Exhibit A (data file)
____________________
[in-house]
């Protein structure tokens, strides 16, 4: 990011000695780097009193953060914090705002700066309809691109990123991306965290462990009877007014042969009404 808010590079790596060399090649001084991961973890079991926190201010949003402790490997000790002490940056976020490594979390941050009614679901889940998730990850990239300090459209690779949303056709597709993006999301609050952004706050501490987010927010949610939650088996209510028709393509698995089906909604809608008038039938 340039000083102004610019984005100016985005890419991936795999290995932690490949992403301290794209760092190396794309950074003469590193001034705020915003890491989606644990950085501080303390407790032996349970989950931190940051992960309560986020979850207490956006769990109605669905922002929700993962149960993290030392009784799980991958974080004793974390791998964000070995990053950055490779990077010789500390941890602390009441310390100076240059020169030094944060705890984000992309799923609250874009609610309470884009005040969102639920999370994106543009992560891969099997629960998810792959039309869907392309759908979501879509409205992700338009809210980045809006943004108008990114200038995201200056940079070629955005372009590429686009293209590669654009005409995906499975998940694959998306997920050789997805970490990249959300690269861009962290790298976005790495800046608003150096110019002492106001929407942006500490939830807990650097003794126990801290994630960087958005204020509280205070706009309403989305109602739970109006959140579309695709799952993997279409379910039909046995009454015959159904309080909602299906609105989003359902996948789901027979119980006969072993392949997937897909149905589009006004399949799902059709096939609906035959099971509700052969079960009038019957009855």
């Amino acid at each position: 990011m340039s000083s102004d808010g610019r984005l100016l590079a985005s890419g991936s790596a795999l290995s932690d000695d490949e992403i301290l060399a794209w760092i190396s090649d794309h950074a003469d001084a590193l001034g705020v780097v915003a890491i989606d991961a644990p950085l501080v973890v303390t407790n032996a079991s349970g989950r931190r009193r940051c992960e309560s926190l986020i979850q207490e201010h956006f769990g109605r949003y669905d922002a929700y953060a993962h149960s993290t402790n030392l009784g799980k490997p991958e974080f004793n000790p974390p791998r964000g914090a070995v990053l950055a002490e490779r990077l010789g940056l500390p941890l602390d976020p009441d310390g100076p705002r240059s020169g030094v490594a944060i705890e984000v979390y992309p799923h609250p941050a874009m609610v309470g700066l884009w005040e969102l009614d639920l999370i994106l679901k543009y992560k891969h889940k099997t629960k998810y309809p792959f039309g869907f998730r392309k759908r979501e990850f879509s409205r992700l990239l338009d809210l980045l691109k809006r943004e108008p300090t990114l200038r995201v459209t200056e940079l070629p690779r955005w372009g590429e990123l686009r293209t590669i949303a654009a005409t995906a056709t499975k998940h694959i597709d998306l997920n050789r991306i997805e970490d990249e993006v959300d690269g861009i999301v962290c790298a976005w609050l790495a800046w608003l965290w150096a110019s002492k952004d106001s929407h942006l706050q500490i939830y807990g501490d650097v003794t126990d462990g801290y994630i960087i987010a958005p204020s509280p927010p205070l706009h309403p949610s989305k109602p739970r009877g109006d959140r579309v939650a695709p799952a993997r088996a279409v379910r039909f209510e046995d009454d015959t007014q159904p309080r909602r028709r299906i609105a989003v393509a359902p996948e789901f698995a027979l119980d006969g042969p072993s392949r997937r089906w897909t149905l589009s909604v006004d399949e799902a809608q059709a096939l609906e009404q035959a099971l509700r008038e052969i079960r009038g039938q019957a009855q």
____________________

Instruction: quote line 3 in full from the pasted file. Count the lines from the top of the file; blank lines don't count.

């Amino acid at each position: 990011m340039s000083s102004d808010g610019r984005l100016l590079a985005s890419g991936s790596a795999l290995s932690d000695d490949e992403i301290l060399a794209w760092i190396s090649d794309h950074a003469d001084a590193l001034g705020v780097v915003a890491i989606d991961a644990p950085l501080v973890v303390t407790n032996a079991s349970g989950r931190r009193r940051c992960e309560s926190l986020i979850q207490e201010h956006f769990g109605r949003y669905d922002a929700y953060a993962h149960s993290t402790n030392l009784g799980k490997p991958e974080f004793n000790p974390p791998r964000g914090a070995v990053l950055a002490e490779r990077l010789g940056l500390p941890l602390d976020p009441d310390g100076p705002r240059s020169g030094v490594a944060i705890e984000v979390y992309p799923h609250p941050a874009m609610v309470g700066l884009w005040e969102l009614d639920l999370i994106l679901k543009y992560k891969h889940k099997t629960k998810y309809p792959f039309g869907f998730r392309k759908r979501e990850f879509s409205r992700l990239l338009d809210l980045l691109k809006r943004e108008p300090t990114l200038r995201v459209t200056e940079l070629p690779r955005w372009g590429e990123l686009r293209t590669i949303a654009a005409t995906a056709t499975k998940h694959i597709d998306l997920n050789r991306i997805e970490d990249e993006v959300d690269g861009i999301v962290c790298a976005w609050l790495a800046w608003l965290w150096a110019s002492k952004d106001s929407h942006l706050q500490i939830y807990g501490d650097v003794t126990d462990g801290y994630i960087i987010a958005p204020s509280p927010p205070l706009h309403p949610s989305k109602p739970r009877g109006d959140r579309v939650a695709p799952a993997r088996a279409v379910r039909f209510e046995d009454d015959t007014q159904p309080r909602r028709r299906i609105a989003v393509a359902p996948e789901f698995a027979l119980d006969g042969p072993s392949r997937r089906w897909t149905l589009s909604v006004d399949e799902a809608q059709a096939l609906e009404q035959a099971l509700r008038e052969i079960r009038g039938q019957a009855q």